It’s a little glib to say “you’ll never make everyone happy,” but it’s still true in lots of game design decisions, and very much so when it comes to replayability. People who only play through once will judge your story based on their single run; if the forum threads on this are any indication, there are lots of “one-and-done” players, and you won’t talk them into playing multiple times.
If you’ve written your story to be highly replayable, these readers’ judgments will miss lots of what you were trying to do. They may well feel disgruntled, especially if you’ve written a reasonable-length game, which inevitably has some measure of replayability/length tradeoff. (If you write an unreasonably long game, you may end up with something both lengthy and replayable, but your editors will be unhappy – and it will almost certainly not be even close to economical.)
Personally, I write what I like to read; I accept that people who like different things will leave bad reviews; and I take satisfaction as long as people who like the same things as me are enjoying my work.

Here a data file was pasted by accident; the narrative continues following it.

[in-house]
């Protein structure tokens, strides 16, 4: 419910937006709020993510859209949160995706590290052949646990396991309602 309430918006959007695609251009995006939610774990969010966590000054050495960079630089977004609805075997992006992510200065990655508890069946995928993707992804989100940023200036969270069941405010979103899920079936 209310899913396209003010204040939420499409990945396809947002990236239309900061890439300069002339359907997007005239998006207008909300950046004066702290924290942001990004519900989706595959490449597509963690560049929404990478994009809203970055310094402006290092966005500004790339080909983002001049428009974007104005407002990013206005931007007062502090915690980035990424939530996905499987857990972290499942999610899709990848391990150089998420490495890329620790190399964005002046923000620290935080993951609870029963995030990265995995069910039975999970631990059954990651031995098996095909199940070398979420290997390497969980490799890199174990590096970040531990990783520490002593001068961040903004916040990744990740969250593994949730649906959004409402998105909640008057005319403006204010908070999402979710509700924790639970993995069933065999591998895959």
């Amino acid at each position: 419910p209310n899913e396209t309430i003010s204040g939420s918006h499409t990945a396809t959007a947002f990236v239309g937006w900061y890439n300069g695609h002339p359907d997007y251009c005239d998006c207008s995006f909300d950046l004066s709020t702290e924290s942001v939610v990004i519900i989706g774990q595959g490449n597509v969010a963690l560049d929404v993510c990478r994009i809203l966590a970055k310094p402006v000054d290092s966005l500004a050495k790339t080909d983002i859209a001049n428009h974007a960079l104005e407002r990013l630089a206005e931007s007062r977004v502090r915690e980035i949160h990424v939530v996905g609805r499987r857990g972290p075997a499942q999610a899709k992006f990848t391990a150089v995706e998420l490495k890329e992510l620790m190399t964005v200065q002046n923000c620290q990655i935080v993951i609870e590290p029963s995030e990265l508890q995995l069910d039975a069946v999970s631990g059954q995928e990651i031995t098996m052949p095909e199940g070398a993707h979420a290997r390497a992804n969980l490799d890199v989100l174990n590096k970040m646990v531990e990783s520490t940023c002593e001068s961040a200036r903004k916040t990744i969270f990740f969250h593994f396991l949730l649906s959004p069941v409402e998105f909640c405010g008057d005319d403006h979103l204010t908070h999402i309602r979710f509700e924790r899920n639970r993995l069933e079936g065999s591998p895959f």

For example, I enjoy CoGs where the MC is highly customizable but not 100%, where there’s some measure of personality and background that the reader doesn’t control. Because of that, I’ll generally not mind reviews that complained “you told me how my MC felt!” or “you didn’t give me the option to…” if I think that’s linked to a clearly identified piece of character background.
Similarly, I like high replayability, and any reader who only reads XOR once will miss a tremendous amount of it. So I’m fine with any complaints I get from the one-and-done brigade.
Of course, I’m also not doing this with an eye to profit, so that gives me a lot more freedom to not care about 1-star reviews as such. I’ll only care about them where I agree with them. I’d encourage anyone who’s not already actively supporting themselves as a professional writer to try adopting the same attitude. You probably won’t make much money doing this, so write for yourself and for other people who like what you like, not what you hope will bring in the widest possible audience.